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Will A Fiat Abarth Dealership Open In The Philippines? (With Video)

We drive the 2018 Fiat 500 Abarth 595 and talk to the people behind the upcoming Abarth Philippines.

Go Flat Out is no stranger to Fiat, especially its Abarth high performance tuning arm, and its Scorpion shielded badge. Is Fiat Abarth coming to the Philippines? We talk about it as we go for a drive.

We’ve seen Fiats abroad, and a couple of those Fiat Unos that were briefly popular in the Philippines back in the ’90s. We also know the brand since childhood, but this is certainly our first time to drive one, and upon first impressions, we really liked the car so much. With 145 hp in such a tiny car, power is evident, and its quoted 0-100 kph time of 7.8 seconds feels much punchier than the numbers suggest, thanks to that 1.4 liter liter T-JET turbocharged petrol engine that produces 145 hp and 206 Nm of torque. These figures might seem just normal for a compact sedan, but this is a small city car, so think of it as putting the heart of an elephant in a mouse.


The clutch is friendly, forgiving, and easy to use, which is critical in a country that is voted by Waze users to have the worst traffic in the world, and while you are blessed with spare time to drive in traffic-free roads, you’ll appreciate the short throw, 5-speed manual transmission that shifts crisply. Putting it into sport mode boosts the engine’s torque, the exhaust louder and snarlier, and the suspension firmer. Speaking of the suspension, even though this is a small car with stiff sport suspension with Frequency Selective Damping at the front (MacPherson Struts at the front, Torsion Beam at the rear) it never feels jarring and unsophisticated, a far cry from the suspensions found in other small cars like a Hyundai Eon or Mitsubishi Mirage, which tends to bottom out often. Of course, we’re not comparing apples to oranges at this point.


Once you stop at a parking lot or leave your car to the valet and look back at the car, you’ll realize that the Fiat 500 Abarth 595 looks unlike anything else in the Philippines, of course since Fiat has not been present in the country for a very long time. It has a distinctive sillhouette that is unique and easily identifiable as a Fiat 500 just by seeing its shape from afar. It’s the same type of identity and distinctiveness that a Porsche 911, Volkswagen Beetle, and Volkswagen Golf has. Even though the first Fiat 500 came out in 2007, which means it’s now a 10-year old car, it still looks great and classy, kept up to date with modern design details such as the Bi-Xenon HID headlights, LED daytime running lights, and other design cues, a testament to how timeless Italians design a car. The Fiat 500 Abarth 595 is further made more distinctive with its red exterior details, more aggressive bodywork, sporty multi-spoke 16-inch alloy wheels wrapped in 195/45 low profile tires, and a subtle Abarth text embossed in the lower mesh grille.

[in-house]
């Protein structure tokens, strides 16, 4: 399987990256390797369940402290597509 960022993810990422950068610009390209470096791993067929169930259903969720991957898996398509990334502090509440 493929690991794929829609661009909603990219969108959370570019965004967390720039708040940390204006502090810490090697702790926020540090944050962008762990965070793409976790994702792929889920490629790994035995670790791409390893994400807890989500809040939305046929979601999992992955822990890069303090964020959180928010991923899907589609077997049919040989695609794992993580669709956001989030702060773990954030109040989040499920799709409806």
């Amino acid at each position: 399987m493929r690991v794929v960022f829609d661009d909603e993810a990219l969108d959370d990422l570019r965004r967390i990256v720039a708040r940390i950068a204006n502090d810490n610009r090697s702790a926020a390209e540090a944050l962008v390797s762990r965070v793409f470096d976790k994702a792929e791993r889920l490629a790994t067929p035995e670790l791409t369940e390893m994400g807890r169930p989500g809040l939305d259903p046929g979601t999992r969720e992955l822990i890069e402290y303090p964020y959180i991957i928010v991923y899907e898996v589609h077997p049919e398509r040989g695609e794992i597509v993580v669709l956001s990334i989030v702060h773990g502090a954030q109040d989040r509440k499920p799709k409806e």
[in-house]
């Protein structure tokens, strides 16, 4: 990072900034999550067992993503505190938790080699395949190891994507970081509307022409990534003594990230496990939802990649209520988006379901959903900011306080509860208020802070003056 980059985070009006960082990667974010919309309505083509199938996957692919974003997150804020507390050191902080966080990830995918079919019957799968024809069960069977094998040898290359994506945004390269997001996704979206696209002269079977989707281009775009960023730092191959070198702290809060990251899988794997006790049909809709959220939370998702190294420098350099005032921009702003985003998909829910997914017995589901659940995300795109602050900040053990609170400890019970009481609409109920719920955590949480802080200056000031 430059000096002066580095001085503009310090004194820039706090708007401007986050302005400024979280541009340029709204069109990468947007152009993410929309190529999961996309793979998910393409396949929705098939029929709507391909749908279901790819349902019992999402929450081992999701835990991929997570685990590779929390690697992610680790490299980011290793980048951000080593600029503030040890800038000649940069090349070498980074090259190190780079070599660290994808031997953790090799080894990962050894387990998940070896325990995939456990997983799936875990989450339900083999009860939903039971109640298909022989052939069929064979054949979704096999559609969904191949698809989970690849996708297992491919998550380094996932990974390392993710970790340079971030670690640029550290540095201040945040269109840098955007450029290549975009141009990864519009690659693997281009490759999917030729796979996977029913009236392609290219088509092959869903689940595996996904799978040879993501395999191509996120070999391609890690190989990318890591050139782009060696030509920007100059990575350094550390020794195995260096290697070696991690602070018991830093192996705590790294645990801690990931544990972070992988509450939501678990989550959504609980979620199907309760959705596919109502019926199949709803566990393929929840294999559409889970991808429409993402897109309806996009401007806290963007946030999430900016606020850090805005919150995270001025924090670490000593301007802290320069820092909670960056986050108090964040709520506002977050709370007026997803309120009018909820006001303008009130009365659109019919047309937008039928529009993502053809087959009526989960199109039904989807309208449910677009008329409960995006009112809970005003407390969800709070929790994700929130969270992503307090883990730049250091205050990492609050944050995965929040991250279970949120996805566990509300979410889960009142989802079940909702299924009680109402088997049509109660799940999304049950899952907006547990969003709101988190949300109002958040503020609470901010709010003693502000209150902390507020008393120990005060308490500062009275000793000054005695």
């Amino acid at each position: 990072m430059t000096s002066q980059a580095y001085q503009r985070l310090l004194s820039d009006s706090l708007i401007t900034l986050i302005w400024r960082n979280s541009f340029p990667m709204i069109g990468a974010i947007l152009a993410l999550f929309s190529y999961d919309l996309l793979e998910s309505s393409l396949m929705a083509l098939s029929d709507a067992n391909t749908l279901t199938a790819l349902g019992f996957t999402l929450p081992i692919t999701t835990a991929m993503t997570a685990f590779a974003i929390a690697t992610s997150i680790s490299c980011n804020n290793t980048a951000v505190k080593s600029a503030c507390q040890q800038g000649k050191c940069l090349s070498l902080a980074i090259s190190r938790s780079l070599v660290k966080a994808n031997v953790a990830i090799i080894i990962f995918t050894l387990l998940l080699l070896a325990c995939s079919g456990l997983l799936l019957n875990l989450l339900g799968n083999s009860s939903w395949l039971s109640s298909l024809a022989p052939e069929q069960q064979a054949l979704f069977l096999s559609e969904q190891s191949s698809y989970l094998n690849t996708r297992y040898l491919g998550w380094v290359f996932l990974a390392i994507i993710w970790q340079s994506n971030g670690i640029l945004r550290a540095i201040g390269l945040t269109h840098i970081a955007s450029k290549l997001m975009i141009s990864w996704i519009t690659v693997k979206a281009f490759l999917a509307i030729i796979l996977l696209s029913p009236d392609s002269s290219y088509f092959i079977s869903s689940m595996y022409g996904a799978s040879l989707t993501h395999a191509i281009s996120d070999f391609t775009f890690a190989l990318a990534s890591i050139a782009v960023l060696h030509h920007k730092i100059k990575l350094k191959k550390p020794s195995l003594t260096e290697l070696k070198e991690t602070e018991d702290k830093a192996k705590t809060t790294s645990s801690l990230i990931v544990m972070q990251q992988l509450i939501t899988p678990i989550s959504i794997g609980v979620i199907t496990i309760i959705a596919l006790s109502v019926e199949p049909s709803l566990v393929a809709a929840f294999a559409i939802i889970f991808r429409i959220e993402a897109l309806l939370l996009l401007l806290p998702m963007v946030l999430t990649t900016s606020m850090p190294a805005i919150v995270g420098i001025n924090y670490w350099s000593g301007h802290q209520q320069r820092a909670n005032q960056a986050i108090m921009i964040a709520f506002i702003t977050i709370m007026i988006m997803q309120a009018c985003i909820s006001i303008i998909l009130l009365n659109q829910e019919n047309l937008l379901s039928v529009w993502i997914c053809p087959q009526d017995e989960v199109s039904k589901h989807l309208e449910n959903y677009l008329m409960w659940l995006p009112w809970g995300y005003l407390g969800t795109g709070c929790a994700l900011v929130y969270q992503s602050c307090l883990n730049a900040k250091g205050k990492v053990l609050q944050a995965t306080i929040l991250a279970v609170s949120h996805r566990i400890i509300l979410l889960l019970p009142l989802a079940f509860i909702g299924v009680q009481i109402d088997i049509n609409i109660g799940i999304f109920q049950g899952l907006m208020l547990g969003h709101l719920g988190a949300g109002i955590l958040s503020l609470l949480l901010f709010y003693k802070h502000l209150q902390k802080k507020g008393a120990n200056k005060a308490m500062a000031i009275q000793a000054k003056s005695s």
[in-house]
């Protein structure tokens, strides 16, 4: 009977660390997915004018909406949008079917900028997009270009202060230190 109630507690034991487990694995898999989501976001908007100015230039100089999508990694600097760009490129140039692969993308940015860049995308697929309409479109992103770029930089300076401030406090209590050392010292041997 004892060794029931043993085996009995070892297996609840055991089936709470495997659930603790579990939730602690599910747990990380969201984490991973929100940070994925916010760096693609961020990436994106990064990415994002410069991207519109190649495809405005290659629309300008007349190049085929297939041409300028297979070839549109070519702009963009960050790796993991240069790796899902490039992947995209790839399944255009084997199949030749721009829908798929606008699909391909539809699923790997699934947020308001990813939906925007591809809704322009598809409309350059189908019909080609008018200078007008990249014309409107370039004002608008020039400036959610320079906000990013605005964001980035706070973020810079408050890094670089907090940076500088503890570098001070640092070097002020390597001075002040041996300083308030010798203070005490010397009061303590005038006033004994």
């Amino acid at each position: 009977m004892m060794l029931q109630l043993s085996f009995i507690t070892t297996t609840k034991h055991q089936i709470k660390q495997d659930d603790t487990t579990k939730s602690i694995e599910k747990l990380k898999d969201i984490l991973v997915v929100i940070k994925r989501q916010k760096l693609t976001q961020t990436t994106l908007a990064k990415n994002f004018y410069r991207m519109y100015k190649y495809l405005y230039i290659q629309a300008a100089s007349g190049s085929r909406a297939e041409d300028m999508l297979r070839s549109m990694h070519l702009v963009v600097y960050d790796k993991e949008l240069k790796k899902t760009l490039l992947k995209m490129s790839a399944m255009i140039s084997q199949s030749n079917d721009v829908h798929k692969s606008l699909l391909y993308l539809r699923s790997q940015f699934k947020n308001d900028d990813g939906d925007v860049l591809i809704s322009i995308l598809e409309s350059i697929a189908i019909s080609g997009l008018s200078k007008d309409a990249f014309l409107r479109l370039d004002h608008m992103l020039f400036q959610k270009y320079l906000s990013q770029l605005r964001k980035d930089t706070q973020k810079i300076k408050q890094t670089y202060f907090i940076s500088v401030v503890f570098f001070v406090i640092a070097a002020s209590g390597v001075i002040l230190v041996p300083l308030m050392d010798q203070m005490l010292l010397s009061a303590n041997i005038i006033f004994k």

While you’re in the interior, take the time to appreciate its Italian flair. The sport bucket seats are supportive, and the interior layout is easy to use, contrary to reviews outside the country saying that the Fiat 500 doesn’t have good interior ergonomics. Trying out the back seats, the space is surprisingly roomy than I expected. Legroom was fine for such a small car, but headroom for my 182 cm height is poor, with me slightly bending my head to the left or right, depending on whether I’m at the left or right side of the rear seats, but sitting in the middle, I was able to have perfectly adequate room. While the Mini Cooper S, its chief rival, feels a bit more plush with its soft touch interior, the little Abarth matches it with funky details such as the body colored interior panel, cool-looking round high resolution TFT LCD gauges, and the user friendly UConnect touch screen infotainment system that’s shared with other cars within the Fiat Chrysler Automobiles group of companies. While our (posher) roads are littered mostly with German premium cars, how about trying something distinctive and Italian?

Priced at around P2.6 million, it is within the same ballpark as the Mini Cooper S 3-door. It must be noted, though, that they are not yet the official distributor of Fiat Chrysler Automobiles. FCA is currently conducting a feasibility study on the brand’s marketability in the Philippines. Regardless of whether the study goes, they guarantee to support the customers. As of now, there is no existing dealer yet, and vehicle sales are currently made via meetings, while preventive maintenance services and other aftersales services are conducted at Autoplus Sportszentrium‘s workshop. They soon plan to go full force in the market sometime in 2018. We wish the whole team for the best, and Fiat’s entry to the Philippines will surely be an exciting one.

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